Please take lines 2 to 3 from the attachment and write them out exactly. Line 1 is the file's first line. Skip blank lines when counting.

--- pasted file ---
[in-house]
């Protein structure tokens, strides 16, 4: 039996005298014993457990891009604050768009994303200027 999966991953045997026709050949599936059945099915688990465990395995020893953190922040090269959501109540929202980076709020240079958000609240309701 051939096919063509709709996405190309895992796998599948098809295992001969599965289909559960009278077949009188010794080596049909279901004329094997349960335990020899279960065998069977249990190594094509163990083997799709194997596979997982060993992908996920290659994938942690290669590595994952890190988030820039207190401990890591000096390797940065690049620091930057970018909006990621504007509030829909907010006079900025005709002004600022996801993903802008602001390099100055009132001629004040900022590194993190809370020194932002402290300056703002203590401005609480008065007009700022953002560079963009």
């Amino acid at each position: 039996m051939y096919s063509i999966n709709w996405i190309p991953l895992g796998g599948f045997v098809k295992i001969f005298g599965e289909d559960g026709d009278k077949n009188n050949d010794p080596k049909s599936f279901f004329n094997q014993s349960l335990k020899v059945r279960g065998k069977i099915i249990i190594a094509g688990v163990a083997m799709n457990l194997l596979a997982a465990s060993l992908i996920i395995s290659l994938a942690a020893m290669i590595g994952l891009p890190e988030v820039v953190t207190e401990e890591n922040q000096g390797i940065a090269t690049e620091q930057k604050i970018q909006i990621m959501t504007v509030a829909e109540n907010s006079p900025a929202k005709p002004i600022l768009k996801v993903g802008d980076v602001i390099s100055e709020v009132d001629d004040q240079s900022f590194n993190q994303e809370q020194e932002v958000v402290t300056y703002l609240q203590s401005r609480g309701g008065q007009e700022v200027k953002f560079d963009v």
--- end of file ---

């Protein structure tokens, strides 16, 4: 039996005298014993457990891009604050768009994303200027 999966991953045997026709050949599936059945099915688990465990395995020893953190922040090269959501109540929202980076709020240079958000609240309701 051939096919063509709709996405190309895992796998599948098809295992001969599965289909559960009278077949009188010794080596049909279901004329094997349960335990020899279960065998069977249990190594094509163990083997799709194997596979997982060993992908996920290659994938942690290669590595994952890190988030820039207190401990890591000096390797940065690049620091930057970018909006990621504007509030829909907010006079900025005709002004600022996801993903802008602001390099100055009132001629004040900022590194993190809370020194932002402290300056703002203590401005609480008065007009700022953002560079963009």
């Amino acid at each position: 039996m051939y096919s063509i999966n709709w996405i190309p991953l895992g796998g599948f045997v098809k295992i001969f005298g599965e289909d559960g026709d009278k077949n009188n050949d010794p080596k049909s599936f279901f004329n094997q014993s349960l335990k020899v059945r279960g065998k069977i099915i249990i190594a094509g688990v163990a083997m799709n457990l194997l596979a997982a465990s060993l992908i996920i395995s290659l994938a942690a020893m290669i590595g994952l891009p890190e988030v820039v953190t207190e401990e890591n922040q000096g390797i940065a090269t690049e620091q930057k604050i970018q909006i990621m959501t504007v509030a829909e109540n907010s006079p900025a929202k005709p002004i600022l768009k996801v993903g802008d980076v602001i390099s100055e709020v009132d001629d004040q240079s900022f590194n993190q994303e809370q020194e932002v958000v402290t300056y703002l609240q203590s401005r609480g309701g008065q007009e700022v200027k953002f560079d963009v």